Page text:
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Onion Leaf Miner

Onion Leaf Miner

Phytomyza gymnostoma


In a Nutshell

    Tiny marks appear on the sides of the leaves, directed towards the leaf endings and forming a characteristic linear patternPlants may be twisted and deformedTunnels can be spotted on the leaves and bulbs and maggots can be found insideOpportunistic fungi and bacteria colonizes the weakened tissues

Hosts: %1$s

· Onion · Garlic · Leek


The infestation can occur at any growth stage and is first visible on the leaves. Because there are two generations every year, the first symptoms occur in spring and autumn. Initial symptoms are related to the punctures made by the females using a egg-laying structure and appear as tiny marks on the leaf sides. These marks are directed towards the leaf endings and form a characteristic linear pattern. Also the plants may acquired a waved, twisted and deformed appearance due to the feeding damage. The symptoms, related to the feeding of the maggots, appear as tunnels on the leaves and bulbs. In Allium crops with larger leaves the detection of maggots is easier by pulling back the leaves. The damage on the leaves and bulbs can function as a source of fungal or bacterial infections.


Symptoms are caused by the feeding activity of the adult and immature insects of Phytomyza gymnostoma. The adults are small (about 3 mm), longish, gray or black colored flies with a typical yellow or orange spot on the top and front. In spring the females puncture the plant tissues and lay small, slightly oval, white eggs on the stems or the base of leaves. The hatching maggots are creamy-white or yellowish. They start to feed on the leaves, stems and bulbs by boring tunnels and once they have reached a size of about 8 mm, they move into the stems and bulbs, or on rotten plants debris on the ground, where they pupate. The pupae are dark brown and 3,5 mm long. This second generation emerges in autumn and the whole process repeats. Often the second generation is more harmful than the first and can lead to heavy yield losses.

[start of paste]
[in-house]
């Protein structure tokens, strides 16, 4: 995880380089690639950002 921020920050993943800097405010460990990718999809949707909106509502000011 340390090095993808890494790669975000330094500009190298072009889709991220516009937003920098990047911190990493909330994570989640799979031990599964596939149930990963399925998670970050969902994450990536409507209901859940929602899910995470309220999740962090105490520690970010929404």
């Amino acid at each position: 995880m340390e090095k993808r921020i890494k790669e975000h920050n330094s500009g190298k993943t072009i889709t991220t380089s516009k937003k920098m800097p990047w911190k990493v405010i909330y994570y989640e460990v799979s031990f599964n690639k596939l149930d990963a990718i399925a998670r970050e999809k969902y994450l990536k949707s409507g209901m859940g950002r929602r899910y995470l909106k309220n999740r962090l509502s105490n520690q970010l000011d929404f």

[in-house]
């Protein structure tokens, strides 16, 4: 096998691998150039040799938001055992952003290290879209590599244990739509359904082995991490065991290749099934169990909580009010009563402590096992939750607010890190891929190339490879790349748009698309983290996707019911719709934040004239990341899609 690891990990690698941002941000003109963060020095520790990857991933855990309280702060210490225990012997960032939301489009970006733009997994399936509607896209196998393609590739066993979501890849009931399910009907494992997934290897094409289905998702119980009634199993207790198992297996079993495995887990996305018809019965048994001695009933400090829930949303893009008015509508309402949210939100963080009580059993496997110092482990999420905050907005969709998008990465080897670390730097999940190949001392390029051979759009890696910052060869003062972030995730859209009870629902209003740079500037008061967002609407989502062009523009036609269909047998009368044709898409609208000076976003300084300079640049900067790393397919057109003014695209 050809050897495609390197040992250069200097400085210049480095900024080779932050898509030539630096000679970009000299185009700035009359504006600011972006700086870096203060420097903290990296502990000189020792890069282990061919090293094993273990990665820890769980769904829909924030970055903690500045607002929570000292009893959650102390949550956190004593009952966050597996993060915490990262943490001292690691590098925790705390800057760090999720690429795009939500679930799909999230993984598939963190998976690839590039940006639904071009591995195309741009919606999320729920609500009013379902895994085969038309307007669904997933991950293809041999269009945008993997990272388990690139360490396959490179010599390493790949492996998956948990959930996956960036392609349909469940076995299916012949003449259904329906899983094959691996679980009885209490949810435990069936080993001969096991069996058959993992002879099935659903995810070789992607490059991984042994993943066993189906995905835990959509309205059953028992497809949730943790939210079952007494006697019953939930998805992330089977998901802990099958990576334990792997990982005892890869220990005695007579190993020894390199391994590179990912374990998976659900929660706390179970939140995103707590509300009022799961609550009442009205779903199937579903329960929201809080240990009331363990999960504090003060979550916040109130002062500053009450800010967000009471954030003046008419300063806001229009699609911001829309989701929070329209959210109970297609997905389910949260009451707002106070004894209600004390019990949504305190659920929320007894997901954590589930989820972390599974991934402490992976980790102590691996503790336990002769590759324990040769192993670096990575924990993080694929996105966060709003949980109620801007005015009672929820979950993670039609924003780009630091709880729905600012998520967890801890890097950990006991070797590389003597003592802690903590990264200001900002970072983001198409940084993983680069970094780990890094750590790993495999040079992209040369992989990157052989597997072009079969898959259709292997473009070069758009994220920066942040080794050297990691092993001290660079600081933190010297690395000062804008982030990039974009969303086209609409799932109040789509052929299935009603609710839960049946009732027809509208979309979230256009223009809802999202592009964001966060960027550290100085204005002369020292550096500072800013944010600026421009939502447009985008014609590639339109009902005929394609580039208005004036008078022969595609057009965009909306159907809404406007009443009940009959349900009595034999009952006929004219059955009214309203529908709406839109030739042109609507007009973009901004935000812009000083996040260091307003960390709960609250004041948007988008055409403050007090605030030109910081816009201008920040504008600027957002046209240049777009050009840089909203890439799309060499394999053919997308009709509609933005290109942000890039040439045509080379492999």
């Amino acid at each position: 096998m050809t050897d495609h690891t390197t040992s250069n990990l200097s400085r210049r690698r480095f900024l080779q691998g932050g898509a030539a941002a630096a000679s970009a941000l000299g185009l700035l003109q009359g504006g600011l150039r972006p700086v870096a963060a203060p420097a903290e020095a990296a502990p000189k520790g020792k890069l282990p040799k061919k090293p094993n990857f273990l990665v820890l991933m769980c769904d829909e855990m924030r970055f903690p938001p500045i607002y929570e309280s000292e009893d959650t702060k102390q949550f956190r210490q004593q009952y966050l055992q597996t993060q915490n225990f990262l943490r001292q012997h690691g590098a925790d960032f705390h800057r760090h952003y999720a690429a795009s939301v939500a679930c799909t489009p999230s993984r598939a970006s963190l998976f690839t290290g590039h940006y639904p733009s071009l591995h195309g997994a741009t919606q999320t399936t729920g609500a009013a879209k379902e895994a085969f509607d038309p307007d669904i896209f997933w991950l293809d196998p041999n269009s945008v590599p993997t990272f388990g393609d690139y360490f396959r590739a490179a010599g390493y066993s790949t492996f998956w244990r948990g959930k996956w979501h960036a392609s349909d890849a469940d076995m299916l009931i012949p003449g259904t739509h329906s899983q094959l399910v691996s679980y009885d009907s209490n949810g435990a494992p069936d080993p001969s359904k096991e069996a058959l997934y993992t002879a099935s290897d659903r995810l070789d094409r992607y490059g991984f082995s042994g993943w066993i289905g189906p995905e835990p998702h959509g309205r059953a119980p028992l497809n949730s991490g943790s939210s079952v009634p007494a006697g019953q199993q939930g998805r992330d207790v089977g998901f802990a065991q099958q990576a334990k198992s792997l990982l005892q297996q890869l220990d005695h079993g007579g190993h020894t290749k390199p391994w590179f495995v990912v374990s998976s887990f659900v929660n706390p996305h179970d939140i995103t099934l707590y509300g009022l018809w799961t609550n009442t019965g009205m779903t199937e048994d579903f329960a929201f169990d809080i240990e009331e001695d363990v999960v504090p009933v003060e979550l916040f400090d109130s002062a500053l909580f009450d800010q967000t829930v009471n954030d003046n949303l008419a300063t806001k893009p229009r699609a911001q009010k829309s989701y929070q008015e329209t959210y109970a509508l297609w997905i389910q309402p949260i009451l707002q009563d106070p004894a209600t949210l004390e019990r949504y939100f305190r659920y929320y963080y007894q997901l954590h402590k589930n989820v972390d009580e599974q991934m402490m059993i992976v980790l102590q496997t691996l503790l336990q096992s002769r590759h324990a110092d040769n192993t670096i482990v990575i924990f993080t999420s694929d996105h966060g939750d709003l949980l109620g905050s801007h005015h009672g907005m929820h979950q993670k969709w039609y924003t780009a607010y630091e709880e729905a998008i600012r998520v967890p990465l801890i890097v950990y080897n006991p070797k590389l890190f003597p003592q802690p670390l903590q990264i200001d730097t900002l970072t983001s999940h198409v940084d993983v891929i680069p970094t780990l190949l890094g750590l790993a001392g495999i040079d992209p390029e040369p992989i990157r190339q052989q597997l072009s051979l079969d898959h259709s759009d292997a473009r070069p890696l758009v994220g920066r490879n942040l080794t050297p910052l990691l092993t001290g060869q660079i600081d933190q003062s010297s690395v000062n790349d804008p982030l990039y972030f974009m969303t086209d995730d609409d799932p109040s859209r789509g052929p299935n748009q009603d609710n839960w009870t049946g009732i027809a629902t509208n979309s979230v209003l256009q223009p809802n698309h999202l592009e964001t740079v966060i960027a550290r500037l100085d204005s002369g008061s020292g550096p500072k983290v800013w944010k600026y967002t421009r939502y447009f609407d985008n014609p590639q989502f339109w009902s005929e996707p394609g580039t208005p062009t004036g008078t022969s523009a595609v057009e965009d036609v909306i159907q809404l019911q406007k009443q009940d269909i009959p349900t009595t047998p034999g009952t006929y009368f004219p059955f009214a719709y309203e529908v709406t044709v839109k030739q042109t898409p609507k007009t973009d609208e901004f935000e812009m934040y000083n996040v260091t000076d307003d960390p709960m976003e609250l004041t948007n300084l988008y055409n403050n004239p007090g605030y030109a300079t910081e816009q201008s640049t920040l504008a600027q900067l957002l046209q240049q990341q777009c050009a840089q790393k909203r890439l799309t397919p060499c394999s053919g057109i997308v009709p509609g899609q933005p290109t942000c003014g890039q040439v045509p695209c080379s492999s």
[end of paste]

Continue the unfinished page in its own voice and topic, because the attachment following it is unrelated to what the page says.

Biological Control

Organic products containing spinosad may be used as foliar spray applications to control the infestation by Phytomyza gymnostoma. Adults can be captured using yellow sticky traps or yellow plastic bowls containing soapy water.

Chemical Control

Always consider an integrated approach with preventive measures together with biological treatments. If insecticides are needed, systemic and contact products should be applied when the adults are active. Several products are available as sprays, among others formulations containing azadirachtin, cyromazine, dinotefuran, lambda-cyhalothrin, zeta-cypermethrin or spinetoram. Dimethoate and a sequence of dimethoate and imidacloprid were shown quite effective against the pest. Other products inlcude fenitrothion and cyromazine, alone or with an oily mix.

Preventive Measures

    Plant late varieties or later in the season to avoid peak populations of the pestEnsure leeks are cultivated as far as possible from chivesUse fleece or insect-proofed mesh materials to cover the plants prior of the emergence of the adultsCheck your plants or fields regularly for any sign of the pestUse yellow sticky traps or yellow plastic bowls filled with soapy water to attract the adults and mass-trap them altogetherRemove infected plants and plant parts and destroy them by burningCrop rotation with non-Allium crops is recommended to avoid that remaining pupae in the soil emerge and damage the new planting